For years, I have made a point of keeping a regular sleep schedule. While working on my book, Why We Dream, I read reams of research about how sleep impacts nearly every aspect of our mental and physical health, and committed to practising good sleep hygiene. But my bedtime, over the past few days, has ranged from 9:30 pm to 3 am. I wake to the sound of birds chirping, anytime between five in the morning and noon; it takes a few moments to remember why I can’t hear traffic or shouting outside my window in Brooklyn. The coronavirus lockdown has upended everything about our daily lives, from how we work, socialize and eat to how and when we sleep.
The routines that help us set our internal clocks – from meetings and appointments to exercise and outdoor time – have dissolved. Meanwhile, anxiety – the enemy of sleep – is skyrocketing: in late March, half of British adults were experiencing high levels of anxiety, according to the Office for National Statistics, up from just 21 percent last year.
It’s no surprise that our sleep is suffering. In a recent survey, more than three-quarters of American adults – 77 percent – said that the pandemic had affected their sleep habits, with the majority, 58 percent, sleeping at least an hour less than usual. Prescriptions for sleeping pills are on the rise.
It’s a vicious cycle: in this vulnerable time, sleep is both more important and more elusive. Sleep and dreams play a crucial role in regulating our moods; we do important emotional work overnight, processing painful experiences and mentally rehearsing for stressful situations we might face the next day. Just one night of short sleep can create temporary problems including irritability, paranoia and anger in even the most psychologically sound. In a laboratory setting, people who see disturbing images are more upset by a second viewing if they stay awake in between sessions. Another study showed that tired people interpreted strangers’ expressions as more hostile than they really were: sleep deprivation makes us assume the worst. Chronic insomnia has been linked to depression and even suicidal thoughts.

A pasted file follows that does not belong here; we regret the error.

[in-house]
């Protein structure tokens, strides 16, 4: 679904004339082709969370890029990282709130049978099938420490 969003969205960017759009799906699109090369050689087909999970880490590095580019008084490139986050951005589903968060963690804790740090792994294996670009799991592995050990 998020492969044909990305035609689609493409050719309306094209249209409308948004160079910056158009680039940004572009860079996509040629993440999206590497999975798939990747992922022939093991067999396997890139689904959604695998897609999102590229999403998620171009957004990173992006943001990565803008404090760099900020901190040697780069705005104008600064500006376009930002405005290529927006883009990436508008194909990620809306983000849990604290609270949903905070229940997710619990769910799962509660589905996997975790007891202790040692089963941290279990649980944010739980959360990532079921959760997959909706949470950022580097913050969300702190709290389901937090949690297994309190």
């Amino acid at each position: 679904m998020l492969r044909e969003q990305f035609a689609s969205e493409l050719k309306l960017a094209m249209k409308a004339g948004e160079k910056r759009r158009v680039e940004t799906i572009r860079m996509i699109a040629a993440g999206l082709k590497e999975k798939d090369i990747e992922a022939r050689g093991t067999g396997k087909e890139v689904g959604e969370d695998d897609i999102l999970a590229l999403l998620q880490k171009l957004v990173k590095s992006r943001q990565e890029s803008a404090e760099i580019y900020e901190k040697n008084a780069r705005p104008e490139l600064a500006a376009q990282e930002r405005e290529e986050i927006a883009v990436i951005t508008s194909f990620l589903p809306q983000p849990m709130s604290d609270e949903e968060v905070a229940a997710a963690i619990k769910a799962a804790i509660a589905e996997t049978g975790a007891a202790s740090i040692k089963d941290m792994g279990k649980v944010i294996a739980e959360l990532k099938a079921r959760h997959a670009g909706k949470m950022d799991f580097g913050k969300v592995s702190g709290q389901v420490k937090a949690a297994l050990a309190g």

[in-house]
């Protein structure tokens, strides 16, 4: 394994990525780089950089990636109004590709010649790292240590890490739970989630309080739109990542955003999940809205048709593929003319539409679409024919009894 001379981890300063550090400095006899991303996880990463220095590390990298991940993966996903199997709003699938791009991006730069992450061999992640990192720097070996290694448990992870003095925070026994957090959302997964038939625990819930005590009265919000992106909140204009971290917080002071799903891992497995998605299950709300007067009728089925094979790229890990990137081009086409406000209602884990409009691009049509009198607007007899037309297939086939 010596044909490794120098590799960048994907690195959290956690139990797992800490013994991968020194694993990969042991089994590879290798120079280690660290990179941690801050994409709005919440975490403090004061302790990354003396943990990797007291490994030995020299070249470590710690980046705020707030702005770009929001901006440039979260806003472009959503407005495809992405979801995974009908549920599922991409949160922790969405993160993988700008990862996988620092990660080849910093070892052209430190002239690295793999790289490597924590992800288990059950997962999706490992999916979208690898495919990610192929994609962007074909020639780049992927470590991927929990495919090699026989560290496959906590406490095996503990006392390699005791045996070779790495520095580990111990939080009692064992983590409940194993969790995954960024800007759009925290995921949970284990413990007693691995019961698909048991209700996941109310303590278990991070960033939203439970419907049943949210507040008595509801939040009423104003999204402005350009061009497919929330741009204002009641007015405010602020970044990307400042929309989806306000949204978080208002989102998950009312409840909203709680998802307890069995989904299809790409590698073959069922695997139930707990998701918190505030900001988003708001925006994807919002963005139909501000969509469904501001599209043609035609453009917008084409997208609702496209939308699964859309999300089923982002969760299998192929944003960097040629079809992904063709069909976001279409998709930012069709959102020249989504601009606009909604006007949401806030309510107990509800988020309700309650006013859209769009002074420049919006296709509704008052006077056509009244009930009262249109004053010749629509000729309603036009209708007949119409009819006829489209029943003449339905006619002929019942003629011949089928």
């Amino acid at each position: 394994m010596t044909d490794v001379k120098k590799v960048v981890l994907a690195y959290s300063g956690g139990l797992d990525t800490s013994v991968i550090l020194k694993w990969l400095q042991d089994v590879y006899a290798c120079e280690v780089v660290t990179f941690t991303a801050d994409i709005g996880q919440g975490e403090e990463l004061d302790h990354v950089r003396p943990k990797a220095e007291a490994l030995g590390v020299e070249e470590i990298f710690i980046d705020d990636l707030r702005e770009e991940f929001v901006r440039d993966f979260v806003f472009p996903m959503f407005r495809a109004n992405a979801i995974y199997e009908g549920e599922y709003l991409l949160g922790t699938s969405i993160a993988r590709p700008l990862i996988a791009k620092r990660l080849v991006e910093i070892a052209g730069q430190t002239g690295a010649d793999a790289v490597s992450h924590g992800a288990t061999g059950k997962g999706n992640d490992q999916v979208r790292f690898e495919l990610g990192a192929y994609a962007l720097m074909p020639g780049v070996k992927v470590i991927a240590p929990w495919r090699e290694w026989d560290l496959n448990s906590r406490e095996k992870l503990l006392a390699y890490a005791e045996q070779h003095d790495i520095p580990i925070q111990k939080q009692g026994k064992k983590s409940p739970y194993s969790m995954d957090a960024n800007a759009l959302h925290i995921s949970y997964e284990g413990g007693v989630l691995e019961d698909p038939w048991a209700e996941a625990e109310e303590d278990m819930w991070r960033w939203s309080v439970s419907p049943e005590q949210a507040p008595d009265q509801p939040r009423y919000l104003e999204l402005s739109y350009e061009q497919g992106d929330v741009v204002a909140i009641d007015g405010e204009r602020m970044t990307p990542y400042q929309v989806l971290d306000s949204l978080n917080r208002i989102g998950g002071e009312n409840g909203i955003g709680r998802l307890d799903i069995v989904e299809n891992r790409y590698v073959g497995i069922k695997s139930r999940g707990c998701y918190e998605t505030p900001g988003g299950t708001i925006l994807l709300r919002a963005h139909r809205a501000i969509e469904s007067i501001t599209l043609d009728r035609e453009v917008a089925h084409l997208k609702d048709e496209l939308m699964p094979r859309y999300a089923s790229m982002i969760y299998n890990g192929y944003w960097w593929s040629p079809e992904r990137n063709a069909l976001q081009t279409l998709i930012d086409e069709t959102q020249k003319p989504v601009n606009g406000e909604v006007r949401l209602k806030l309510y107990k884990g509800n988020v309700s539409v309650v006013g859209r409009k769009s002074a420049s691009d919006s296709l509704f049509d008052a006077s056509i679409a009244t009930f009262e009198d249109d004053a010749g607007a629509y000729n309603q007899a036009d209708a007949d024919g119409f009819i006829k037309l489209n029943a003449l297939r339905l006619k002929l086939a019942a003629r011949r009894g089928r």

But maybe the answer to Covid insomnia isn’t to try to replicate our old routines. For non-essential workers staying home, it’s an opportunity to rethink our sleep cycles and discover our bodies’ natural rhythms. Our sleep needs vary over the course of our lives, and the idea that we should sleep for eight consecutive hours is a relatively recent one. According to one historian, it dates only to around the 17th century, when artificial lighting made it possible to tinker with our sleep patterns. Anthropologists believe that our ancestors slept in shifts of a few hours at a time, using the time in between to talk about their dreams, relax or have sex.
Left to our own devices, we can fall back into this pattern. In the 1990s, psychiatrist Thomas Wehr moved a group of volunteers into an environment that was dark for 14 hours a day and encouraged them to sleep as much as they wanted. At first, they slept for an average of 11 hours a night, making up for the sleep debt they had incurred in their overly busy lives. But as the month-long experiment wore on, they settled into a rhythm: they would sleep for about four hours, wake up for one or two, and then go back to bed for another four.
With fewer demands on our time, we can afford to stay up late, sleep in or experiment with segmented sleep. Some of us already are. One in five Americans say they are actually sleeping more, not less, in quarantine. Electricity data shows that many of my fellow quarantined New Yorkers are turning on their lights later in the morning; our electricity use on weekdays has come to follow the same patterns as weekends. Maybe alarm clocks will be another Covid casualty.